forced drying of film

greenspun.com : LUSENET : B&W Photo - Film & Processing : One Thread

In over 40 years i have never forced dried negatives nor do i recommend it to my students. Someone is giving the art center a drying cabinet. I realize that i am very old school in some areas, this being one; however, i would certainly be open to supporting information regarding forced drying. I am sure that in the commerical world negatives are forced dried all the time. I just want to be able to give my students an option based on facts now that we have the equipment that will allow a speed up in drying. Any thoughts out there?

-- Ann Clancy (clancya@mediaone.net), February 20, 2002

Answers

Ann, Force dry them in the cabinet with slightly cool air (95-100F) and your negatives will be nice and flat. I've been doing it for years this and you will not damage anything. Another thing I have done is to put a damp towel in the bottom of the dryer to be a dust collector! Cheers, Scott

-- Scott Walton (walton@ll.mit.edu), February 20, 2002.

A 60 second final rinse in isopropyl alcohol speeds drying time to about 5 minutes without heated and forced air flow. FWIT

-- Gene Crumpler (nikonguy@att.net), February 20, 2002.

I have a home made dryer from 3 old coffee cans a foam inlet filter & a used fan from a kitchen stove. I will never go back to air drying. I no longer use a wetting agent before drying,the films are dried on the reel & whilst it is not fast;it is faster than hanging the film but most of all No dryng marks.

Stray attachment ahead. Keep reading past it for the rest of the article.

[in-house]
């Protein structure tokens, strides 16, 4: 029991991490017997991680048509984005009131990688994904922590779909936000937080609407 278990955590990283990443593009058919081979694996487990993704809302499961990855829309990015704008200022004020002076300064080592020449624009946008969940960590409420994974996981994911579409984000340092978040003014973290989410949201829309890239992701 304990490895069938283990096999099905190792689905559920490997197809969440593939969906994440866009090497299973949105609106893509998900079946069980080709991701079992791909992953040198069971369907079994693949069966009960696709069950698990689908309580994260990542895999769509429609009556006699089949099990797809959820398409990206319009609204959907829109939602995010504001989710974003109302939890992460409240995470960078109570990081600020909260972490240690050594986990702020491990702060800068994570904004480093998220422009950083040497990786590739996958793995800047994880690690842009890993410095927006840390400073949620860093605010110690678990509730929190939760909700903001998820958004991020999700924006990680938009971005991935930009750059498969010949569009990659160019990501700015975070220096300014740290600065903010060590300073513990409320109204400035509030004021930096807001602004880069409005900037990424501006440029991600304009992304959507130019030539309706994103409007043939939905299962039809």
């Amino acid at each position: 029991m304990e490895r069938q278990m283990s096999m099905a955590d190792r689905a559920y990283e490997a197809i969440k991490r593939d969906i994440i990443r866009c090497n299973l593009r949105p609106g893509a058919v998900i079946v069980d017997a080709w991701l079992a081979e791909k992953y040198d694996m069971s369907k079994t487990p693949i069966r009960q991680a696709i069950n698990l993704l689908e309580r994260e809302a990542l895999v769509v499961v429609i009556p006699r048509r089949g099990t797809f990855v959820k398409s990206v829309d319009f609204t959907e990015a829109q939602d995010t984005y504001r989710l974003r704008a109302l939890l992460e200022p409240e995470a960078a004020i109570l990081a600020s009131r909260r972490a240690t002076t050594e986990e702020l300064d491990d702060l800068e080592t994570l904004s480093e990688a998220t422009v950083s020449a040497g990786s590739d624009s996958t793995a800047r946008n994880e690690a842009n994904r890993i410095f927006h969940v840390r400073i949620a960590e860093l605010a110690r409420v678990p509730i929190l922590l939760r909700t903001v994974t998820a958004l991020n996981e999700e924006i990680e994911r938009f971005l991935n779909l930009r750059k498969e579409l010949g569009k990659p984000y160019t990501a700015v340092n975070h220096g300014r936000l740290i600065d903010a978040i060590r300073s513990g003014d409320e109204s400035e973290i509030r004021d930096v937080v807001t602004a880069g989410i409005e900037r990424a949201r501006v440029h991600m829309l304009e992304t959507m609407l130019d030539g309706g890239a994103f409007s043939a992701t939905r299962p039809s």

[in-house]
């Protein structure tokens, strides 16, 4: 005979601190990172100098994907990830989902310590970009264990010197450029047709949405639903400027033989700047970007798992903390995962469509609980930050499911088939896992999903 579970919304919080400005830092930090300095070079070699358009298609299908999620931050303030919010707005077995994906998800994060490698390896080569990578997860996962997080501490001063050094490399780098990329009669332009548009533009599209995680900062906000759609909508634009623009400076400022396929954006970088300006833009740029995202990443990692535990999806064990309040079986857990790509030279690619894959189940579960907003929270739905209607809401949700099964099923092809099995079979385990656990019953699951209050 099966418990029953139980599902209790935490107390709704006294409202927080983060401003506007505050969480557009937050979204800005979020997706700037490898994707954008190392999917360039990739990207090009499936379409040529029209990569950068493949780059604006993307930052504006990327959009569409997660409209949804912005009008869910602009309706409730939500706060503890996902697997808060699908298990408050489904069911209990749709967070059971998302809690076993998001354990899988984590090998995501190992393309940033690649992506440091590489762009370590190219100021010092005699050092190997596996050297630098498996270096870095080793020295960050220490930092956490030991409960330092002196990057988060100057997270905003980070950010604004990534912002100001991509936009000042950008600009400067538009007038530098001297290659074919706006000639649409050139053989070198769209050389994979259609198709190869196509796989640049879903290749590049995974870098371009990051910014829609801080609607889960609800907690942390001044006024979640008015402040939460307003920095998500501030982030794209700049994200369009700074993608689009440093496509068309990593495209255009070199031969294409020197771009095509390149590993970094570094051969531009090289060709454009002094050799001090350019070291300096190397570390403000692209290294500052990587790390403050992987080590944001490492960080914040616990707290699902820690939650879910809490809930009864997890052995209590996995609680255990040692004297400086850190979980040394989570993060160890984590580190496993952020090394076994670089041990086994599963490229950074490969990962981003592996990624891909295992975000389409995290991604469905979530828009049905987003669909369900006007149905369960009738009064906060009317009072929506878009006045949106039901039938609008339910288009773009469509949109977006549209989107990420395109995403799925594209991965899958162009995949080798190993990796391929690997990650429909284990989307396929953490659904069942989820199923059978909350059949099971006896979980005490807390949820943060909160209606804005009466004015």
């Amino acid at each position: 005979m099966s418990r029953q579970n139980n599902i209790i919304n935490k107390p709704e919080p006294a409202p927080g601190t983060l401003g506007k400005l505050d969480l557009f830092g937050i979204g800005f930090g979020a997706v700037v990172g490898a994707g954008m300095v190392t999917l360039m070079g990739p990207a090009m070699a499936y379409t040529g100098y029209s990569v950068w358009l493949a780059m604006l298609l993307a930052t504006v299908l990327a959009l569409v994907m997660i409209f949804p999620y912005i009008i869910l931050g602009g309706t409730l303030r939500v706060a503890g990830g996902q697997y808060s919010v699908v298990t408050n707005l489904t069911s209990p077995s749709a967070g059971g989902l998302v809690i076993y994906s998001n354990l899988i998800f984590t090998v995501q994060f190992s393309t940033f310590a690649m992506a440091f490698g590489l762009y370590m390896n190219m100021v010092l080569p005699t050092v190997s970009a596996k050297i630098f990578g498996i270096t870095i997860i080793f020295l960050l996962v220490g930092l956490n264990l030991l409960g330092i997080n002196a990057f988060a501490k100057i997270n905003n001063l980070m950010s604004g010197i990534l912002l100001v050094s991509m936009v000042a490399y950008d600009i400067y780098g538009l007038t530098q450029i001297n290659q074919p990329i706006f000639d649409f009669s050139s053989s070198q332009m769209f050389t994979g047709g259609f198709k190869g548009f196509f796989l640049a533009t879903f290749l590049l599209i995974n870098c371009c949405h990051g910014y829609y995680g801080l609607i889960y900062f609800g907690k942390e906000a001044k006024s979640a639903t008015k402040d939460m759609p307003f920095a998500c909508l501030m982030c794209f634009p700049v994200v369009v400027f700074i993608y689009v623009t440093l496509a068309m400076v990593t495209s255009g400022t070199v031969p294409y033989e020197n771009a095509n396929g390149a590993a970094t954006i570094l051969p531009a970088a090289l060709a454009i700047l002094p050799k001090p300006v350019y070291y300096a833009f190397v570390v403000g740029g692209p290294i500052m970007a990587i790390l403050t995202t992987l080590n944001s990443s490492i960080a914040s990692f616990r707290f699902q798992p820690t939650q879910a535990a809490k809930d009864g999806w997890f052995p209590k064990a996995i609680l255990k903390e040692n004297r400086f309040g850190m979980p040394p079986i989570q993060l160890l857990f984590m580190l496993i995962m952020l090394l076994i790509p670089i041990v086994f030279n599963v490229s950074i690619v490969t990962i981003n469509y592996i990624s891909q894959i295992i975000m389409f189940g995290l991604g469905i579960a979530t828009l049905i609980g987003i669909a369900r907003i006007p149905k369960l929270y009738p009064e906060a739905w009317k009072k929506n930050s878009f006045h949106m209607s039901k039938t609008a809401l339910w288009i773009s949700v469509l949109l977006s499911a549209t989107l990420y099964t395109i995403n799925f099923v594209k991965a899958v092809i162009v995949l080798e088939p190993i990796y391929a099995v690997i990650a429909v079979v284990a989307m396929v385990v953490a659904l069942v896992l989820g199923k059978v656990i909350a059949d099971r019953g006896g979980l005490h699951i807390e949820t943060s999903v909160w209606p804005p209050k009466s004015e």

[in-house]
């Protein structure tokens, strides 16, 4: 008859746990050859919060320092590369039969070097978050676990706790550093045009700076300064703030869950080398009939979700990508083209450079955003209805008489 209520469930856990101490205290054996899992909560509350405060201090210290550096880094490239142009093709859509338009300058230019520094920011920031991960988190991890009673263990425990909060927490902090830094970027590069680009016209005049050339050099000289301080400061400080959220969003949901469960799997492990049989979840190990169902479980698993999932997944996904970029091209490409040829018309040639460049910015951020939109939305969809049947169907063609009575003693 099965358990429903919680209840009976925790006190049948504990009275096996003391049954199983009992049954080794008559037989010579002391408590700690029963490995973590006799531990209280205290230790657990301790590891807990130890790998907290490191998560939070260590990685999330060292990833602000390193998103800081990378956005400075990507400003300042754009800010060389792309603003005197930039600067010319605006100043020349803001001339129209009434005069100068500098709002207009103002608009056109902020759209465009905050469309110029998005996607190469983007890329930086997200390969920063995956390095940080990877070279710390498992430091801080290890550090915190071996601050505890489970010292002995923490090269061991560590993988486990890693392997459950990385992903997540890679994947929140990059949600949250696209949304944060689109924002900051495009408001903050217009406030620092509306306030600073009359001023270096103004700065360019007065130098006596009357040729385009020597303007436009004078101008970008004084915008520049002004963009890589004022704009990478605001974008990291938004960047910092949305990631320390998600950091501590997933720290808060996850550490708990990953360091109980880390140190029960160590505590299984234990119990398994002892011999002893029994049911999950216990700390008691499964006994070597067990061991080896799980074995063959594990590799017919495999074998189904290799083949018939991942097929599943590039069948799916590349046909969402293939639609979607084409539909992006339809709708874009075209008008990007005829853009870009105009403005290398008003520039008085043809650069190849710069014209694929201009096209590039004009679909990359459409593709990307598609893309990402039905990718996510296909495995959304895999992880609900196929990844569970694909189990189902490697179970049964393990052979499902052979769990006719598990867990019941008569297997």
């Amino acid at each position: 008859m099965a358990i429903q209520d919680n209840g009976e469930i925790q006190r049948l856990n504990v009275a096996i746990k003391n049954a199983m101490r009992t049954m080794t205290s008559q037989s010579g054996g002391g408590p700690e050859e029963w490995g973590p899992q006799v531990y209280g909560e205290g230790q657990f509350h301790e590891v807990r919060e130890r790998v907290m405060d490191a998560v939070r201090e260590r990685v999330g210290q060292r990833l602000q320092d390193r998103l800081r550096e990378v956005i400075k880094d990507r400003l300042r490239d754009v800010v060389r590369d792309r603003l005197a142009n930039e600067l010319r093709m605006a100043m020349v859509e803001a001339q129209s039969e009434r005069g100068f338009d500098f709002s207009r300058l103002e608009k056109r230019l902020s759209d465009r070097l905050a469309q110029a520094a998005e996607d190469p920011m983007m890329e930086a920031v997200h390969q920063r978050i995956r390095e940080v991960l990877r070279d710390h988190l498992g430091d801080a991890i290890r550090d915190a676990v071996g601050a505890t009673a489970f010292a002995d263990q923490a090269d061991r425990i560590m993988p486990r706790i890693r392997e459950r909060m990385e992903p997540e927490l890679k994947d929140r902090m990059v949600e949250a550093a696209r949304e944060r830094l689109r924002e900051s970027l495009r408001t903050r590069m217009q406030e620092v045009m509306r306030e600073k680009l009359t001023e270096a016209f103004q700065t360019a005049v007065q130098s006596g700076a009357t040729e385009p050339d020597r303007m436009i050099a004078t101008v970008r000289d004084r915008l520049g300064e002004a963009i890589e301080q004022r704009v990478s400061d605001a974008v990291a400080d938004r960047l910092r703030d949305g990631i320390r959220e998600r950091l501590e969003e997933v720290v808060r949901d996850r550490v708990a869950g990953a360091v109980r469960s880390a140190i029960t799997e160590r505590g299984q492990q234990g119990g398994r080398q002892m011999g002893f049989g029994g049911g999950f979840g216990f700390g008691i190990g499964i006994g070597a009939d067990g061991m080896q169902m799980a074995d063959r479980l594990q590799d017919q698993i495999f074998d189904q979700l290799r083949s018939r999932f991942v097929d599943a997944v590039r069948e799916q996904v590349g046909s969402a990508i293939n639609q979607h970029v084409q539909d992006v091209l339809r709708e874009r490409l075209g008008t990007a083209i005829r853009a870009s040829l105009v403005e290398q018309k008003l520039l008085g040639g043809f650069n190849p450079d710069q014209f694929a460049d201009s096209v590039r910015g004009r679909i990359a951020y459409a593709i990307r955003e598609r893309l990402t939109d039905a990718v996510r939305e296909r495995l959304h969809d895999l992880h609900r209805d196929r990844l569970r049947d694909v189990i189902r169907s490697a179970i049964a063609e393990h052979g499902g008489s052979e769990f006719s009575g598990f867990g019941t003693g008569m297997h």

-- Melvin (bramley@nanaimo.ark.com), February 21, 2002.

Is there any controversy over heat drying? Commercial labs do it all the time, and have done for many years. If the film is stretched or weighted to prevent curling, and the drying cabinet is dust filtered and limited to about 45 celsius, then it's difficult to see what possible harm the film can come to. Most modern films are coated on a polyester base anyway, which makes them as tough as old boots.

The only thing I'd have against using drying cabinets in a student environment is getting students to follow proper procedures. This means not sucking dust into the cabinet by slamming the doors open when it's already in use, and not scratching other people's film by careless hanging.

-- Pete Andrews (p.l.andrews@bham.ac.uk), February 21, 2002.


There should be no problem with forced drying. As others have stated, don't turn the heat up too high; temperatures around 100-110F should dry the film suitably. Higher, and you run the risk of differential drying, which can result in a density shift in the center of the film.

Just to clear up some confusion, very few films are coated on polyester; most use a form of acetate. But all modern films are robust enough to withstand forced drying. Just make sure the intake is filtered so that you don't blow dust on the film.

David Carper ILFORD Technical Service

-- David Carper (david.carper@ilford.com), February 22, 2002.



Moderation questions? read the FAQ